It started with the garbage men

Johnny Dankworth is the man behind One Man’s Music

One Man’s Music, a new Granada series featuring songs of the world’s great popular composers, starts on Monday with the work of Jerome Kern. Cleo Laine sings each week, backed by her husband, Johnny Dankworth, and his orchestra. Here David Griffiths writes about one man’s music — Johnny Dankworth’s

TVTimes masthead
From the TVTimes for week commencing 24 June 1962

THE year was 1944, the number was Duke Ellington’s Mood Indigo, the band rejoiced in the name of Freddy Mirfield’s Garbage Men … and the occasion was the finals of a national dance band contest.

At the microphone: a 17-year-old clarinet player with the lean good looks of a juvenile Frank Sinatra.

A trade paper review said of the show: “Most credit goes to the youthful clarinet player who thought out an original solo for himself instead of using the conventional one of Barney Bigard’s. (Bigard was Ellington’s star clarinettist.)

“He played with a taste and technique that would have been a credit to a professional instrumentalist.”

So began the professional career of Johnny Dankworth, who later confessed: “The truth is, I just didn’t know Bigard’s solo. I had to improvise!”

Johnny Dankworth

Ted Heath
Ted Heath… gave Johnny his big chance

By 1949 Johnny was himself a judge at music contests, and he was described as the “noted alto sax and clarinet player of the Ambrose Orchestra.” Ambrose was then playing at a London night club.

In those five years the musical outlook of the young Dankworth had undergone a profound change.

He had become a Licentiate of the Royal Academy of Music, and worked in “Geraldo’s Navy” — the bands operated by Geraldo on Cunard liners.

Johnny worked on the Queen Mary. Between voyages he spent days in New York listening to the giants of modern jazz, particularly alto saxophonist Charlie Parker.

“I marvelled at his genius then, as I marvel now,” said Johnny.

“Everything I had heard up to that time was involved with Benny Goodman. Parker changed my thinking.”

Such thinking, in those days, was considered dangerously avante-garde among the entrenched musicians of the swing era. Dankworth found few commercial outlets for his kind of jazz.

But his big chance came. One day he had a call from Ted Heath. “I could hardly believe it,” said Johnny.

At the time Ted had a highly successful series of Sunday afternoon swing sessions at the London Palladium.

“I think Harry Parry was to be that Sunday’s guest star, but was taken ill. Somebody suggested me as a replacement.

“I was deliriously excited. I had to borrow one of my father’s suits.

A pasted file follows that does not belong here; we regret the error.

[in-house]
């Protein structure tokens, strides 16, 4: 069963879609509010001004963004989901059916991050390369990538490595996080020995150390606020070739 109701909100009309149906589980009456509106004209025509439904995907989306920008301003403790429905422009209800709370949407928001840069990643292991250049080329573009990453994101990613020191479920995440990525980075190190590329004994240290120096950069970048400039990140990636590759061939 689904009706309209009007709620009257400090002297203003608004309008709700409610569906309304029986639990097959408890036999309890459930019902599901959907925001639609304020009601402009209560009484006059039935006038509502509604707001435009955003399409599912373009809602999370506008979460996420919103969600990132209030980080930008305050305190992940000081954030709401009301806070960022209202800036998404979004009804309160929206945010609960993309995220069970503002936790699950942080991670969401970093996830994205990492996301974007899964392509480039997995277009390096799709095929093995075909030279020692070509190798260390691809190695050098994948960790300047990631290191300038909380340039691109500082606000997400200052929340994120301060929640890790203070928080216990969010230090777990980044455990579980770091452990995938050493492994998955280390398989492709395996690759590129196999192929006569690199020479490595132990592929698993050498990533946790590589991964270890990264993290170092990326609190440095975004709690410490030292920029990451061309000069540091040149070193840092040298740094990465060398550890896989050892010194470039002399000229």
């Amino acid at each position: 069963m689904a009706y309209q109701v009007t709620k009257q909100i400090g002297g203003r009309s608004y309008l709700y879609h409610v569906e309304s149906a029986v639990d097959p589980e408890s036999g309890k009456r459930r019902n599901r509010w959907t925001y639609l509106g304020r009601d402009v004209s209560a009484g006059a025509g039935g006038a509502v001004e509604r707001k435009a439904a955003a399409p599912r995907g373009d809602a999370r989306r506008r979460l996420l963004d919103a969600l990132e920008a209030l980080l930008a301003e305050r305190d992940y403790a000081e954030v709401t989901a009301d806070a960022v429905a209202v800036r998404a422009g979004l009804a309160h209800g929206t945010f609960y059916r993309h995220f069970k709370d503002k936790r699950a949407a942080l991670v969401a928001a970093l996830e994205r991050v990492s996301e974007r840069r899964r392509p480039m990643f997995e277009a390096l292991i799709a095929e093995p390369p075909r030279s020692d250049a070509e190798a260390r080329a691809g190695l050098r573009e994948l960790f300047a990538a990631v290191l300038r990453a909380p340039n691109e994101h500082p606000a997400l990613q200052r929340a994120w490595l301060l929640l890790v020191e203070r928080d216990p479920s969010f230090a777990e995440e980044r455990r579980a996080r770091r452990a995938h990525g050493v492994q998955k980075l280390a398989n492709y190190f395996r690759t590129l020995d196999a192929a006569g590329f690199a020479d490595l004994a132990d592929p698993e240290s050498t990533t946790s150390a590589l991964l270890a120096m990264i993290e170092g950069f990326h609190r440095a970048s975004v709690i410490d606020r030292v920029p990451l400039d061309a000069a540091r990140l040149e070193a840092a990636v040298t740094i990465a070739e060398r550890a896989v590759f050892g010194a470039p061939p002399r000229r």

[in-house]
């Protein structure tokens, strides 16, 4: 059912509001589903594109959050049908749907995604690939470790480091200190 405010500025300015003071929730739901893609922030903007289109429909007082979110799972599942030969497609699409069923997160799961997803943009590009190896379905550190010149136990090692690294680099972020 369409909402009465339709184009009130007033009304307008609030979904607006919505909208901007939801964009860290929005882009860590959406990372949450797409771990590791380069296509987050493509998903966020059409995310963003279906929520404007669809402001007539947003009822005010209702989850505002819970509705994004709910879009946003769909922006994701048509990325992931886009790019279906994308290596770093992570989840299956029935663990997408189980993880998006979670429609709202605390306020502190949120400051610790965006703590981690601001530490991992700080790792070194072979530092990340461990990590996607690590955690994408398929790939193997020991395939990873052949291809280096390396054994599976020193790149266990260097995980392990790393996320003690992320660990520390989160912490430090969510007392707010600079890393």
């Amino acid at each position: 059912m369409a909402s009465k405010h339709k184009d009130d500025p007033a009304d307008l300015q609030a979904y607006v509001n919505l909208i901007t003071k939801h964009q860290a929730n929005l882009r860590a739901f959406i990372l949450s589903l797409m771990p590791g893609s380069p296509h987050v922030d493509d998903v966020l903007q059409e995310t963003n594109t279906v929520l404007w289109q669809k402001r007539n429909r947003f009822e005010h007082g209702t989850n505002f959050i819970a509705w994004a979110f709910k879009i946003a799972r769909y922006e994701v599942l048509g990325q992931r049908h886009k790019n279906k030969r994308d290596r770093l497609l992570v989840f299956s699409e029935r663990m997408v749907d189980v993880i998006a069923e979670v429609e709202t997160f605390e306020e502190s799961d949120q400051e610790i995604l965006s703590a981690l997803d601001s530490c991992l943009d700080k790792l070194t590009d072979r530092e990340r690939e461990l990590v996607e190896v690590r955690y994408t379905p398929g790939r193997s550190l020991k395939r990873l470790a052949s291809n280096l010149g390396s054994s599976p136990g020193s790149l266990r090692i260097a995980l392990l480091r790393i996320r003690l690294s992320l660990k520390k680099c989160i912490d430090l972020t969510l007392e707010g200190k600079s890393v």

“Jack Parnell — then playing drums for Ted Heath — was very kind. He offered to lend me one of his.

“Ted introduced me as ‘the young clarinet star’! Within a couple of bars I made the most ear-piercing squeak!

“But Ted was very nice afterwards, and suggested I form my own band.

“So I signed on six young musicians and asked Ted about bookings. All he had was one Palladium date! Not Ted’s fault, of course. I had been misled by my own youth and publicity.”

The Johnny Dankworth Seven made its debut at a 1950 swing session. Fellow musicians were delighted, but the paying public were apathetic.

Cleo Laine
Cleo Laine… a house in the country

“FANS BAFFLED BY DANKWORTH’S MASTERPIECES,” said a trade paper. A zealous agent stuck the item in Johnny’s cuttings book … leaving only the last two words of the headline.

But after 10 weeks Johnny called the boys together. “It’s all over,” he told them. “No jobs, no money.”

“We won’t let that bother us,” they replied. “We’ll stick together.”

The Seven survived, even made a little money. Then in 1953 Johnny took the step that often spells disaster. He formed a big band.

What’s more, he made money. Not much, and not often, but just when things were looking black, something always turned up. One example was Johnny’s hit recording of Three Blind Mice.

Today, a reasonably prosperous Johnny Dankworth lives with his wife Cleo Laine at Nether Hall, Bletchley — an hour and a quarter’s drive along the M1 from London’s Tin Pan Alley.

“Cleo and I always wanted to live in the country,” he told me. “And we could do so much more with our money there than we could in the centre of London, where a flat would cost as much as our Bletchley house. And we wanted to bring up our family away from our centre of business.”

It was Johnny who discovered Cleo when he reluctantly agreed to give her an audition with his Seven. He could hardly believe his ears — and his good fortune — and promptly hired her for the group and, subsequently, for the orchestra.

Though they often pursue separate careers (she as an actress as well as a vocal star) they join forces when possible, as in this series.

The Dankworth orchestra
Johnny Dankworth – he once told his Seven: “It’s all over. No jobs, no money” – gives the beat to his now bigger band

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